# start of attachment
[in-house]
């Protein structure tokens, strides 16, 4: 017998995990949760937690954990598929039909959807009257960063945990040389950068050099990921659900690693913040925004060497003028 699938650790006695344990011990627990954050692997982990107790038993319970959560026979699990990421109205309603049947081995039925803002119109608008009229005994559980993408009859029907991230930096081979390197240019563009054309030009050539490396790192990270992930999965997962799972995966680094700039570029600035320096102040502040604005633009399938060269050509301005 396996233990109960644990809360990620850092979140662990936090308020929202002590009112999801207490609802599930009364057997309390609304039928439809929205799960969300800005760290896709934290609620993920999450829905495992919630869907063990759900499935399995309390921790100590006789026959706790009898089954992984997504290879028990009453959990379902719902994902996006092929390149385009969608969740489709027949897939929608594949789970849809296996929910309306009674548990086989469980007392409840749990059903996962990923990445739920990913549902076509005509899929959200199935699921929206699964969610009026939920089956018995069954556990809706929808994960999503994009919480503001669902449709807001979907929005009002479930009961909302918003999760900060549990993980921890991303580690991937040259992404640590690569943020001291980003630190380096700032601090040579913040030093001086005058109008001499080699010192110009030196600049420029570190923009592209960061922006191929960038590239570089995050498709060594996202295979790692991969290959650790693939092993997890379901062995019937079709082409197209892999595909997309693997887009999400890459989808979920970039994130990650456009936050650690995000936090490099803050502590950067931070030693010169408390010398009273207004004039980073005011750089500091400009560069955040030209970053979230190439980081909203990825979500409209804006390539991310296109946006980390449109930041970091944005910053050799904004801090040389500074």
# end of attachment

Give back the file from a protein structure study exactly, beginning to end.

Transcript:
[in-house]
């Protein structure tokens, strides 16, 4: 017998995990949760937690954990598929039909959807009257960063945990040389950068050099990921659900690693913040925004060497003028 699938650790006695344990011990627990954050692997982990107790038993319970959560026979699990990421109205309603049947081995039925803002119109608008009229005994559980993408009859029907991230930096081979390197240019563009054309030009050539490396790192990270992930999965997962799972995966680094700039570029600035320096102040502040604005633009399938060269050509301005 396996233990109960644990809360990620850092979140662990936090308020929202002590009112999801207490609802599930009364057997309390609304039928439809929205799960969300800005760290896709934290609620993920999450829905495992919630869907063990759900499935399995309390921790100590006789026959706790009898089954992984997504290879028990009453959990379902719902994902996006092929390149385009969608969740489709027949897939929608594949789970849809296996929910309306009674548990086989469980007392409840749990059903996962990923990445739920990913549902076509005509899929959200199935699921929206699964969610009026939920089956018995069954556990809706929808994960999503994009919480503001669902449709807001979907929005009002479930009961909302918003999760900060549990993980921890991303580690991937040259992404640590690569943020001291980003630190380096700032601090040579913040030093001086005058109008001499080699010192110009030196600049420029570190923009592209960061922006191929960038590239570089995050498709060594996202295979790692991969290959650790693939092993997890379901062995019937079709082409197209892999595909997309693997887009999400890459989808979920970039994130990650456009936050650690995000936090490099803050502590950067931070030693010169408390010398009273207004004039980073005011750089500091400009560069955040030209970053979230190439980081909203990825979500409209804006390539991310296109946006980390449109930041970091944005910053050799904004801090040389500074």